Thursday, July 10, 2008

Genuity: RBC's Writedowns Could Double to > $3 Billion

Financial Post, Duncan Mavin, 10 July 2008

Royal Bank of Canada's writedowns could double to more than $3-billion as ongoing deterioration in U. S. credit markets takes its toll on Canada's largest bank, a report warned yesterday.

Worsening conditions in the United States may force RBC to take another $1.5-billion hit to add to the $1.6-billion in credit-crunch losses it has disclosed, said the report from Genuity Capital Markets analyst Mario Mendonca.

The potential losses would likely wipe out the entire quarterly profits at RBC, and would put a big dent in any hopes the worst of the credit crunch is behind Canada's banks.

Mr. Mendonca's warning comes a day after Mark Carney, the Bank of Canada governor, signalled a better outlook for credit markets here by saying he is closing an emergency fund set up to help the banking sector. But most of the recent trouble for the Canadian banks has come from their involvement in U. S. markets, where Ben Bernanke, chairman of the Federal Reserve, said this week he will keep the door open for emergency Fed funding into next year if market turmoil persists.

The announcement soothed the nerves of cash-strapped Wall Street banks but fuelled fears that the credit crunch is far from over.

Mr. Mendonca said his forecast of more writedowns at RBC is based on a further slide in the U. S. subprime mortgage market, plus weakening of mortgage-backed securities values and worsening conditions on a variety of structured products since late June. Another key driver is a recent fall in the credit rating of monoline insurer MBIA Inc., a counterparty to some of RBC's U. S. investments. "We re-examined RBC's exposures in this light and we estimate that [the bank] will take a third-quarter pre tax charge ranging from $900-million to $1.5-billion," Mr. Mendonca said.

The bank's stock fell almost 4% on the Toronto Stock Exchange yesterday, down $1.84 to close at $44.16. RBC's share price has fallen 28% in the past year, and is down 14% since the start of June.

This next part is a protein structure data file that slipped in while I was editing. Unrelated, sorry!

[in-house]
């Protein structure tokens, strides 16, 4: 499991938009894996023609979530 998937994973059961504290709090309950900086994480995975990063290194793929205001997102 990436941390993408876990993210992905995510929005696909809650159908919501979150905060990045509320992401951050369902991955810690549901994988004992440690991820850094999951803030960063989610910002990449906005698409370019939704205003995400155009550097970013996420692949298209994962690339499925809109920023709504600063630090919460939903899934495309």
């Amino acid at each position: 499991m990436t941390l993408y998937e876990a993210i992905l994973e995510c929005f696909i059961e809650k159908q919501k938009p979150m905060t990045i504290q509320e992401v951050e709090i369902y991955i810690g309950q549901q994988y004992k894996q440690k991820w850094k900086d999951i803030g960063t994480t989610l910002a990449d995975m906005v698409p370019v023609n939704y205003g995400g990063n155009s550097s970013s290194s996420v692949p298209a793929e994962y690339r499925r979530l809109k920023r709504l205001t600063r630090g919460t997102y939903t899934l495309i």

Mr. Mendonca noted that the potential writedowns would not undermine RBC's strong capital position. But he also said the bank, which reports its third-quarter results on Aug. 28, is facing a variety of additional issues, including exposure to U. S. builder finance and tough conditions for generating profits from its significant capital-markets group.

A spokesman for RBC declined to comment on the analyst's report. However, Gord Nixon, chief executive of RBC, said in May that "a significant portion" of the $854-million writedown the bank took in the second quarter of 2008 "reflects liquidity pressures on assets that we continue to hold, rather than underlying credit quality."

Mr. Nixon has partly blamed the writedowns on new accounting rules that require banks to account for the investments based on their value in the market, which can result in fluctuating valuations.

RBC's total credit-crunch losses are the second-largest of any bank in Canada.

Canadian Imperial Bank of Commerce has recorded $6.7-billion in credit-crunch charges since last summer, and a number of bank-industry analysts say the bank could take another $1-billion to $1.5-billion in charges when it reports third-quarter results on Aug. 27. Bank of Montreal and Bank of Nova Scotia have recorded about $1.2-billion in writedowns between them, while Toronto-Dominion Bank has avoided similar writedowns.